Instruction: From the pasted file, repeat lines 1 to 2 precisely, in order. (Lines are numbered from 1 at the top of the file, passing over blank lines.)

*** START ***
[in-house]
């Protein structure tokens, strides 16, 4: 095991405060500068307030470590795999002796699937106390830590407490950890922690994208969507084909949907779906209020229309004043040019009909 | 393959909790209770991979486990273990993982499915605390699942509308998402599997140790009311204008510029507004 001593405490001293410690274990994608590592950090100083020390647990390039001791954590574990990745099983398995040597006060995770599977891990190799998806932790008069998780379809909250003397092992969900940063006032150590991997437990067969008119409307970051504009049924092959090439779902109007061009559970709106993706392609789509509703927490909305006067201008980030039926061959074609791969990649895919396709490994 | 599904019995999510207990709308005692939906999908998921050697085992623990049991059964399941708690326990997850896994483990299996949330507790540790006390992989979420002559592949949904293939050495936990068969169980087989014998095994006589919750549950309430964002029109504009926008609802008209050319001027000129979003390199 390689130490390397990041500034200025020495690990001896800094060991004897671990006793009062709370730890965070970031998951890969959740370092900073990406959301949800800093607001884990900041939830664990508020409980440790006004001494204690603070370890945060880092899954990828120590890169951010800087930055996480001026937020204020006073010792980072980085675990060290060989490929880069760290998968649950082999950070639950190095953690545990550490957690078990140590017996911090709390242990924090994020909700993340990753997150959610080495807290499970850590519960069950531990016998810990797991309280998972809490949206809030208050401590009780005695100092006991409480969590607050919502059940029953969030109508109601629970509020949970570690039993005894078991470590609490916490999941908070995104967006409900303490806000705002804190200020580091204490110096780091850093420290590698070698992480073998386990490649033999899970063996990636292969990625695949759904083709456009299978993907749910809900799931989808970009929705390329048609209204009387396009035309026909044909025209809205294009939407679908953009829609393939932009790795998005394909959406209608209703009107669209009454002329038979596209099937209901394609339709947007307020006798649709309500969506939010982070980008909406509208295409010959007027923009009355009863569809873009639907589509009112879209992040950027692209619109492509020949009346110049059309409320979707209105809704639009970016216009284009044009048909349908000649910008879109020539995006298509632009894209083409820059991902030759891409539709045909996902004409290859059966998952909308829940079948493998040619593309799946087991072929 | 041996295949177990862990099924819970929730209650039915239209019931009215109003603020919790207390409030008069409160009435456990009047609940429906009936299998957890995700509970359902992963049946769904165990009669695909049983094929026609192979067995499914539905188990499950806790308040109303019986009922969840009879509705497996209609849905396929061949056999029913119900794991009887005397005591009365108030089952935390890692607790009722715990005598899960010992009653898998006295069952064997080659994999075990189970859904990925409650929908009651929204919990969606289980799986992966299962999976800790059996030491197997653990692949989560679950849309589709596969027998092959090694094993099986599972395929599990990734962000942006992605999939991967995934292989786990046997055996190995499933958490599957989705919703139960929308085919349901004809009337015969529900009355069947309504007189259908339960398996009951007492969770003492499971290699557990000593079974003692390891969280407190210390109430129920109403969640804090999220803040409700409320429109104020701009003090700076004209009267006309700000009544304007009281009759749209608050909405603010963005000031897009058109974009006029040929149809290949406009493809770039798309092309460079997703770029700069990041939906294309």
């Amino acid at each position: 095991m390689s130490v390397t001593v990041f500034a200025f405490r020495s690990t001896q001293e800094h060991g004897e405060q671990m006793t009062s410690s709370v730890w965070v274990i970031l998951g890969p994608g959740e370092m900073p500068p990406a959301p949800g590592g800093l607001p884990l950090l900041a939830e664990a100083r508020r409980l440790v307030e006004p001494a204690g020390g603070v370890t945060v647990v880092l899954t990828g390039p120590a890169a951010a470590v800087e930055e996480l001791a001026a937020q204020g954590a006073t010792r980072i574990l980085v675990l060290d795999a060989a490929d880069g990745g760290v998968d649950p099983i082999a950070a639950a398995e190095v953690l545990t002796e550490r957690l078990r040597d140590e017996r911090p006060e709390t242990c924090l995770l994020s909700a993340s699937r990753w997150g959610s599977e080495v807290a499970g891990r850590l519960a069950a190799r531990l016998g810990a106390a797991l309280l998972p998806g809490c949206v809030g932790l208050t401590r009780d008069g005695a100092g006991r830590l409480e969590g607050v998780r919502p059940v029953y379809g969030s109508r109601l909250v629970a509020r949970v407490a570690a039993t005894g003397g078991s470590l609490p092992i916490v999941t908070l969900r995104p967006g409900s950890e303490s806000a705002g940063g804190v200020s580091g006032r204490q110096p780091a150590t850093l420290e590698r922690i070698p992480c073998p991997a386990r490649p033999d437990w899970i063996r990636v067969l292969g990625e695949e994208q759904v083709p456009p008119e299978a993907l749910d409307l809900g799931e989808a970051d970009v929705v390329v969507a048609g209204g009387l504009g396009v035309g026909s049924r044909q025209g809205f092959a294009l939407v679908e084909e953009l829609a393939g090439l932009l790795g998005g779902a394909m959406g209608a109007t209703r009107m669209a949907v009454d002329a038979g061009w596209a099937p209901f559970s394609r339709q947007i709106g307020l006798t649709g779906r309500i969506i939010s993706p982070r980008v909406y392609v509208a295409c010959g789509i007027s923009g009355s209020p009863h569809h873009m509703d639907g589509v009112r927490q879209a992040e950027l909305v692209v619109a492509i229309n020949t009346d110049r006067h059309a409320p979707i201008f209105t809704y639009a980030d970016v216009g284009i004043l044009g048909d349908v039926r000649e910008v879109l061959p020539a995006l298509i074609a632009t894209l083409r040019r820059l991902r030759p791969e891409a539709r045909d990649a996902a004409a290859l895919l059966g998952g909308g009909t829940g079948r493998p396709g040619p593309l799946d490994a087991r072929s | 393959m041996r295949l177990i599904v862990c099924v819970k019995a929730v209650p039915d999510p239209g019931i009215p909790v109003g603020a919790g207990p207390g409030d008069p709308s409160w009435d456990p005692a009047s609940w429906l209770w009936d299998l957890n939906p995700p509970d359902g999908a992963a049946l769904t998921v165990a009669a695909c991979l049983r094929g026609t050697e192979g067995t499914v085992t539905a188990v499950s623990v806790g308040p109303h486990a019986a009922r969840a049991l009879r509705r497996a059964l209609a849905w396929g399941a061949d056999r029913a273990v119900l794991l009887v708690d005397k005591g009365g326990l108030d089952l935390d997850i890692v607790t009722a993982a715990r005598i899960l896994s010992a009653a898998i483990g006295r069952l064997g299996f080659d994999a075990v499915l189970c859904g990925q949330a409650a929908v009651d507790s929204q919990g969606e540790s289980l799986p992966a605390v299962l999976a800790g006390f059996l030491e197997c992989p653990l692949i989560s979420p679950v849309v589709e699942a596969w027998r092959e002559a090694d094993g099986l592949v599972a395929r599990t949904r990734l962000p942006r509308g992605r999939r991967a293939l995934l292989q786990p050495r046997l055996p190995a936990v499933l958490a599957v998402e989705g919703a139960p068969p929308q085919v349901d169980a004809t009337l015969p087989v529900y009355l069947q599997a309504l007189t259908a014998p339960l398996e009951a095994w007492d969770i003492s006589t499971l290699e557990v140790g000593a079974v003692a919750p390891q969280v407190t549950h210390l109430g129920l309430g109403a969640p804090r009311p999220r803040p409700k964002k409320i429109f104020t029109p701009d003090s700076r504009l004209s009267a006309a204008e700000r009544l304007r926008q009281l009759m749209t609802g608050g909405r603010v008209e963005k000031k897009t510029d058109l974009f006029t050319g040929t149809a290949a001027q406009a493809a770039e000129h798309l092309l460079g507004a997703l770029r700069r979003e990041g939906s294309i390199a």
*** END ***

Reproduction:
[in-house]
């Protein structure tokens, strides 16, 4: 095991405060500068307030470590795999002796699937106390830590407490950890922690994208969507084909949907779906209020229309004043040019009909 | 393959909790209770991979486990273990993982499915605390699942509308998402599997140790009311204008510029507004 001593405490001293410690274990994608590592950090100083020390647990390039001791954590574990990745099983398995040597006060995770599977891990190799998806932790008069998780379809909250003397092992969900940063006032150590991997437990067969008119409307970051504009049924092959090439779902109007061009559970709106993706392609789509509703927490909305006067201008980030039926061959074609791969990649895919396709490994 | 599904019995999510207990709308005692939906999908998921050697085992623990049991059964399941708690326990997850896994483990299996949330507790540790006390992989979420002559592949949904293939050495936990068969169980087989014998095994006589919750549950309430964002029109504009926008609802008209050319001027000129979003390199 390689130490390397990041500034200025020495690990001896800094060991004897671990006793009062709370730890965070970031998951890969959740370092900073990406959301949800800093607001884990900041939830664990508020409980440790006004001494204690603070370890945060880092899954990828120590890169951010800087930055996480001026937020204020006073010792980072980085675990060290060989490929880069760290998968649950082999950070639950190095953690545990550490957690078990140590017996911090709390242990924090994020909700993340990753997150959610080495807290499970850590519960069950531990016998810990797991309280998972809490949206809030208050401590009780005695100092006991409480969590607050919502059940029953969030109508109601629970509020949970570690039993005894078991470590609490916490999941908070995104967006409900303490806000705002804190200020580091204490110096780091850093420290590698070698992480073998386990490649033999899970063996990636292969990625695949759904083709456009299978993907749910809900799931989808970009929705390329048609209204009387396009035309026909044909025209809205294009939407679908953009829609393939932009790795998005394909959406209608209703009107669209009454002329038979596209099937209901394609339709947007307020006798649709309500969506939010982070980008909406509208295409010959007027923009009355009863569809873009639907589509009112879209992040950027692209619109492509020949009346110049059309409320979707209105809704639009970016216009284009044009048909349908000649910008879109020539995006298509632009894209083409820059991902030759891409539709045909996902004409290859059966998952909308829940079948493998040619593309799946087991072929 | 041996295949177990862990099924819970929730209650039915239209019931009215109003603020919790207390409030008069409160009435456990009047609940429906009936299998957890995700509970359902992963049946769904165990009669695909049983094929026609192979067995499914539905188990499950806790308040109303019986009922969840009879509705497996209609849905396929061949056999029913119900794991009887005397005591009365108030089952935390890692607790009722715990005598899960010992009653898998006295069952064997080659994999075990189970859904990925409650929908009651929204919990969606289980799986992966299962999976800790059996030491197997653990692949989560679950849309589709596969027998092959090694094993099986599972395929599990990734962000942006992605999939991967995934292989786990046997055996190995499933958490599957989705919703139960929308085919349901004809009337015969529900009355069947309504007189259908339960398996009951007492969770003492499971290699557990000593079974003692390891969280407190210390109430129920109403969640804090999220803040409700409320429109104020701009003090700076004209009267006309700000009544304007009281009759749209608050909405603010963005000031897009058109974009006029040929149809290949406009493809770039798309092309460079997703770029700069990041939906294309």